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Six critical questions to ask a franchisor

Know which questions to ask a franchisor
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If you’re finally getting a franchise in 2011,  franchise guru Armando “Butz” Bartolome gives a heads up to the aspiring franchisees about critical questions to ask a franchisor.


Q: In getting a franchise, what are the most important questions to ask a franchisor?

A: First and foremost its is important that an applicant gets to meet the franchisor. Though most often the first liner will be the franchise officer or a staff designated to handle inquiries.  [Learn how to tell the right franchise partner here]

The main reason for meeting the franchisor is to gauge whether he or she has the passion and commitment in making the brand and business grow; aside from this it is also gauging whether the applicant and the franchisor will go a long way in the franchise relationship.

On the questions, the first is asking the franchisor’s short and long term plan for the business; has he or she made any and written plan. Most franchisors do have goals to achieve.

Knowing and understanding from the franchisor will make an applicant gain confidence; the second is the attitude of the franchisor towards having competitors. Most businesses do have competition. What kind of disposition does he or she have towards competition? What edge or niche does the business have over competition? [See six tips on franchising your biz here]

The third question is to find out when did he or she begin the business? How did it come about? When did he or she think of franchising; is there a model or prototype which was the basis for franchising? In franchising, it is based on the success of a model or prototype. It is where the profitability as well as market acceptance is based.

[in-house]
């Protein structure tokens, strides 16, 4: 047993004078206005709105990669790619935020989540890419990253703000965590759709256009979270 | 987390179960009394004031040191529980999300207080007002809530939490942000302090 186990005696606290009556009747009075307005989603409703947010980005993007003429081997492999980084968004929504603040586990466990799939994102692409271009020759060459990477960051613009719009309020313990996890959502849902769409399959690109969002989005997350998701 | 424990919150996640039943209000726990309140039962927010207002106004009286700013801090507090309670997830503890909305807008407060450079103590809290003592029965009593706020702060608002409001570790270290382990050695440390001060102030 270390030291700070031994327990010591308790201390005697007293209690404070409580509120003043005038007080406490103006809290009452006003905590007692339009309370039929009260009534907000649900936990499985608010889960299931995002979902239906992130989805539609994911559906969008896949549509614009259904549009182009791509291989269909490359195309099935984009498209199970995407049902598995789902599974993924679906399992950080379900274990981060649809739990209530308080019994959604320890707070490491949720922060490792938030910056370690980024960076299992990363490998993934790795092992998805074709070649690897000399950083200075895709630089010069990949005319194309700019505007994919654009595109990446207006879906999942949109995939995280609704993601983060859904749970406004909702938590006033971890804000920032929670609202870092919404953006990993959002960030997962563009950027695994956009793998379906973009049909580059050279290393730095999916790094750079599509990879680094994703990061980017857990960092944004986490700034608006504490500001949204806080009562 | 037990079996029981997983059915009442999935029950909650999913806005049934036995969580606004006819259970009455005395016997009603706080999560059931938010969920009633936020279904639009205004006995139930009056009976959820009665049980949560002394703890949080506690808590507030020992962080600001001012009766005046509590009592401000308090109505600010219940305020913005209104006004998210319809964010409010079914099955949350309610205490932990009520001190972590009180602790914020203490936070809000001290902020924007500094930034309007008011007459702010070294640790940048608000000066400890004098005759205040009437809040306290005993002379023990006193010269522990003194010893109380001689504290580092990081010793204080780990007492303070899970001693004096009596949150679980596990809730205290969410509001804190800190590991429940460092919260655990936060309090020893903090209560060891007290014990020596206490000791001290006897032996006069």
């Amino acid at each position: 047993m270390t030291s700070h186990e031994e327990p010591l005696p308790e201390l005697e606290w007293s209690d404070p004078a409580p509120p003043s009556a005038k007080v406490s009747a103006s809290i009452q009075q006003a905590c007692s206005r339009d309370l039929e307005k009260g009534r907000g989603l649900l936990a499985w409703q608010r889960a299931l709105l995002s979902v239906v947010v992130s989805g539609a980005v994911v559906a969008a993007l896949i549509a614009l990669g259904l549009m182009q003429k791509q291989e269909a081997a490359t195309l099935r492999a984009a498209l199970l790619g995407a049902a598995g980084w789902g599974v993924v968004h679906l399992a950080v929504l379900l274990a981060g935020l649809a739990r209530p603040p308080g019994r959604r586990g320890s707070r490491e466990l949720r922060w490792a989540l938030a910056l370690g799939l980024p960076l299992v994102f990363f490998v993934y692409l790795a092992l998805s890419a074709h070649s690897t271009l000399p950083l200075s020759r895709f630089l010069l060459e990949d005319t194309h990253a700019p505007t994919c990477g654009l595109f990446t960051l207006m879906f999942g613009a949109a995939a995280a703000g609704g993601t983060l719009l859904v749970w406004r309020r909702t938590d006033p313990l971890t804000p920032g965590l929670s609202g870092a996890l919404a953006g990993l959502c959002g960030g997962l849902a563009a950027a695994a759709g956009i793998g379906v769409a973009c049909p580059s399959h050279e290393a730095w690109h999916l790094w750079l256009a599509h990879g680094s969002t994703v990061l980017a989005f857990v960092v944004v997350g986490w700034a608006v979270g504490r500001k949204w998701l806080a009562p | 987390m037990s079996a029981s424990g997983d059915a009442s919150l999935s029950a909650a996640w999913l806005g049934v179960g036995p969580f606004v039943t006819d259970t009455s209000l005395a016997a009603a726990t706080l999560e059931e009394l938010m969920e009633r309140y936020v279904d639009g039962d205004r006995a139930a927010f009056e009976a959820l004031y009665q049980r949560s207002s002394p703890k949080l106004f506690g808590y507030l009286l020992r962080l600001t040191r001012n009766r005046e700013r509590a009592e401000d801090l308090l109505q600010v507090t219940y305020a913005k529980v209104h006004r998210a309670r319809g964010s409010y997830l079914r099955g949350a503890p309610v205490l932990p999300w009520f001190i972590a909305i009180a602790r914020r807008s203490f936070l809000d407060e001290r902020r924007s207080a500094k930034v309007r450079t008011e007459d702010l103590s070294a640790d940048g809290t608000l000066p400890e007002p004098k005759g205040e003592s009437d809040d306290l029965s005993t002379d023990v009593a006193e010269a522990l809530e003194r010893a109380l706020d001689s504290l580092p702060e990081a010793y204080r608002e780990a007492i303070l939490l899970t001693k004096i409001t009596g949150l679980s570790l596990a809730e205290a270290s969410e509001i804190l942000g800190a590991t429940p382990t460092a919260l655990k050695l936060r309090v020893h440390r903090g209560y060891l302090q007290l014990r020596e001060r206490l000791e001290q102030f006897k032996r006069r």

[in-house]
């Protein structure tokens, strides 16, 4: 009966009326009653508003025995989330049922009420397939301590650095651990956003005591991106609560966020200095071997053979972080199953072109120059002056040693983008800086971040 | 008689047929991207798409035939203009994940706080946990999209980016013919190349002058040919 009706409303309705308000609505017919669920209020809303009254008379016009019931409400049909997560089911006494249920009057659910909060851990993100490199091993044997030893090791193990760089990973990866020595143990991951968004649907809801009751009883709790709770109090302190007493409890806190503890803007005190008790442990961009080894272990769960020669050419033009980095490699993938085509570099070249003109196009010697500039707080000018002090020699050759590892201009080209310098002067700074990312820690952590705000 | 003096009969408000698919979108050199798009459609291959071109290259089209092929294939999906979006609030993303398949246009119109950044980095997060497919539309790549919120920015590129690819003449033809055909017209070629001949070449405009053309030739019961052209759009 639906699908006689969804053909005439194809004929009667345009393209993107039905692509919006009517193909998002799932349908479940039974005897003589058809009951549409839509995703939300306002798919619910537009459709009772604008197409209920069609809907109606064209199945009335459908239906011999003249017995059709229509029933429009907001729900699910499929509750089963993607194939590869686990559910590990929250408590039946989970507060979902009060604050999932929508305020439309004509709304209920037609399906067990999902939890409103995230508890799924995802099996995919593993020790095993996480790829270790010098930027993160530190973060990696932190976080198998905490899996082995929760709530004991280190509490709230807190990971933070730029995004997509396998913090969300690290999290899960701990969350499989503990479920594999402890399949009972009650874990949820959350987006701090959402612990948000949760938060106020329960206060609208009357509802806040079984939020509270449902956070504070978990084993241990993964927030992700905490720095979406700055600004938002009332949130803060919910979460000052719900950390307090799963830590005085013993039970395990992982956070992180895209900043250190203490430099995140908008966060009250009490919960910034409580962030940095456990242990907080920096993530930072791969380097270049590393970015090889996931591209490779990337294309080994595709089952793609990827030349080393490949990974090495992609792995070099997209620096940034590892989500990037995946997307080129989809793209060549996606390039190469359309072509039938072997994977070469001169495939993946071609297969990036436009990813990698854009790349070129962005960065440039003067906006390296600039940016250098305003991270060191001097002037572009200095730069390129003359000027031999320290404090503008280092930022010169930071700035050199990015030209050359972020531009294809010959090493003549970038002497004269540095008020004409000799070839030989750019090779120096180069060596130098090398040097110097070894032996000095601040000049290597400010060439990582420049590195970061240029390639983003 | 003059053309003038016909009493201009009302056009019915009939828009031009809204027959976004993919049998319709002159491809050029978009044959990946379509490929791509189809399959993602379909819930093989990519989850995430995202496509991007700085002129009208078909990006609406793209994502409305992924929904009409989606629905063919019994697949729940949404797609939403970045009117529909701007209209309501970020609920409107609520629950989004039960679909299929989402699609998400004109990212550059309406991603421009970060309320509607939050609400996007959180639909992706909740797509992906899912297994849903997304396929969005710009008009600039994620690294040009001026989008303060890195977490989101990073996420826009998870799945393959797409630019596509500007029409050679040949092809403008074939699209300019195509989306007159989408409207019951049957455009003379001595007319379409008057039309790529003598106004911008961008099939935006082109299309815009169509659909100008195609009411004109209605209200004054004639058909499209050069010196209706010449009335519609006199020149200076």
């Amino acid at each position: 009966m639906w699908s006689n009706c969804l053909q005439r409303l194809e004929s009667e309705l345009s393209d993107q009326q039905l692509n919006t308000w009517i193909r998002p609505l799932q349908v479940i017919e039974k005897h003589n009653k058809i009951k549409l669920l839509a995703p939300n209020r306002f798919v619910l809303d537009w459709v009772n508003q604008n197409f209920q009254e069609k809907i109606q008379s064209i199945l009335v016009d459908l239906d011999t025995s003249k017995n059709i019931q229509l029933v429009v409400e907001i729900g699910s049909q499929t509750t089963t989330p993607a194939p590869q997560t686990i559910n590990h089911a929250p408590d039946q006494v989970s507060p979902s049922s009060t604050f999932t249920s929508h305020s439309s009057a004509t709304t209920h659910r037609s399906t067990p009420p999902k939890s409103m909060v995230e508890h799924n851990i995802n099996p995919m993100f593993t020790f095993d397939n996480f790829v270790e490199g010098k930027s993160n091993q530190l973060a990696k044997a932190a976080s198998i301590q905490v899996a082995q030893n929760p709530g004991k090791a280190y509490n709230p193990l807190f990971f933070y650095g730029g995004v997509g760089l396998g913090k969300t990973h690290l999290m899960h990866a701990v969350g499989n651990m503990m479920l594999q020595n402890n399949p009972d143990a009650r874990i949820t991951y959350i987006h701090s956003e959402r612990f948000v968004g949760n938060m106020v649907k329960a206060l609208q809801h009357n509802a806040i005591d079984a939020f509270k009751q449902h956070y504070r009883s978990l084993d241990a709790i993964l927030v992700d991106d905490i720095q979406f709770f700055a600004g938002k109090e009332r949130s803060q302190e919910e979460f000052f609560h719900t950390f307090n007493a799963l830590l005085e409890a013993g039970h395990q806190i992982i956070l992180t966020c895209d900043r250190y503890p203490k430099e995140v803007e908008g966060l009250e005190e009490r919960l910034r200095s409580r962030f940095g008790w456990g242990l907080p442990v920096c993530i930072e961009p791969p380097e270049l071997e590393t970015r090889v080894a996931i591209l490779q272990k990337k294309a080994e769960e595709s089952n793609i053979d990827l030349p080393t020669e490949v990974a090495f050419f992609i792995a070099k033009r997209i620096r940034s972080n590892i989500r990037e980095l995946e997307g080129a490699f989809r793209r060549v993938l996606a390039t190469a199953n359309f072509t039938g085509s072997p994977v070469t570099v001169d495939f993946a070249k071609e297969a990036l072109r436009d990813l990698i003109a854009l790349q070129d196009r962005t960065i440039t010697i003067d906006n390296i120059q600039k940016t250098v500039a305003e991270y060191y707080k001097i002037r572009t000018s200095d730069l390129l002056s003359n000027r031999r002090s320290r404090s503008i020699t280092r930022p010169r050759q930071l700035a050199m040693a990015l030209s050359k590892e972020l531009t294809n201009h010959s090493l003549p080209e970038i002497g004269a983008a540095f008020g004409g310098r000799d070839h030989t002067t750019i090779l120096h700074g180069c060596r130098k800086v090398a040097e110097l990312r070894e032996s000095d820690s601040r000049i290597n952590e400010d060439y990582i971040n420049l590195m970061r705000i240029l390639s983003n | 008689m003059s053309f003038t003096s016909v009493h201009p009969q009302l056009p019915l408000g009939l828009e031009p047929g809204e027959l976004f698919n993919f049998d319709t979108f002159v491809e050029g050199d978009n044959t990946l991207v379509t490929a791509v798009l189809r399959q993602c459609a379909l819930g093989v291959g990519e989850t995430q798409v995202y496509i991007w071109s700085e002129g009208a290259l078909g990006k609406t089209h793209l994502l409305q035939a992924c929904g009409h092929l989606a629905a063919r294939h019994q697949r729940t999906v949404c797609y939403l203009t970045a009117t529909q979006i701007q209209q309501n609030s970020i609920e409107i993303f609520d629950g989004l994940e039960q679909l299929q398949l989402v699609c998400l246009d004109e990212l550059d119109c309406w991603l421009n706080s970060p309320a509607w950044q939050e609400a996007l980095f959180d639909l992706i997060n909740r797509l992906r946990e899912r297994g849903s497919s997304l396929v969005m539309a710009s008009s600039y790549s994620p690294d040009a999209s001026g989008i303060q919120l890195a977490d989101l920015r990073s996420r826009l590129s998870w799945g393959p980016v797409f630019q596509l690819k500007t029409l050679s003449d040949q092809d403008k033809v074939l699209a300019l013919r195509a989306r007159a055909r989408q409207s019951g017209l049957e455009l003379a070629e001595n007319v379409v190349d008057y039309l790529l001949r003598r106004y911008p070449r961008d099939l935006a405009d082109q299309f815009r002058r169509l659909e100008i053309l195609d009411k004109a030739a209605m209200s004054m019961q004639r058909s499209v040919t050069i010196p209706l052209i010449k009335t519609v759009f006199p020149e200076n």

The fourth question is the growth of company vis-à-vis franchise branches. How many branches does he or she maintain? Is there a ratio which is observed? This is important primarily to see if the franchisor is active I operating company-owned branches. Most franchisors use the ratio of having 25 percent of company-owned while some would prefer having 1:1.

However be wary if the franchisor has only one company-owned and the rest are all franchised. Maintain a distance from such.

And finally find out if the franchisor is the main owner or has other arrangements. Under such instance if the franchisor is not the owner, he or she may have a management agreement with the original owners. [See top franchise ideas here]

Armando "Butz" O. Bartolome is currently President of GMB Franchise Developers, the pioneer franchise development company in the country and is behind the growth and expansion of over 200 local companies. You may reach him at franchiseconsultants@gmail.com or post your franchising how-to questions here.

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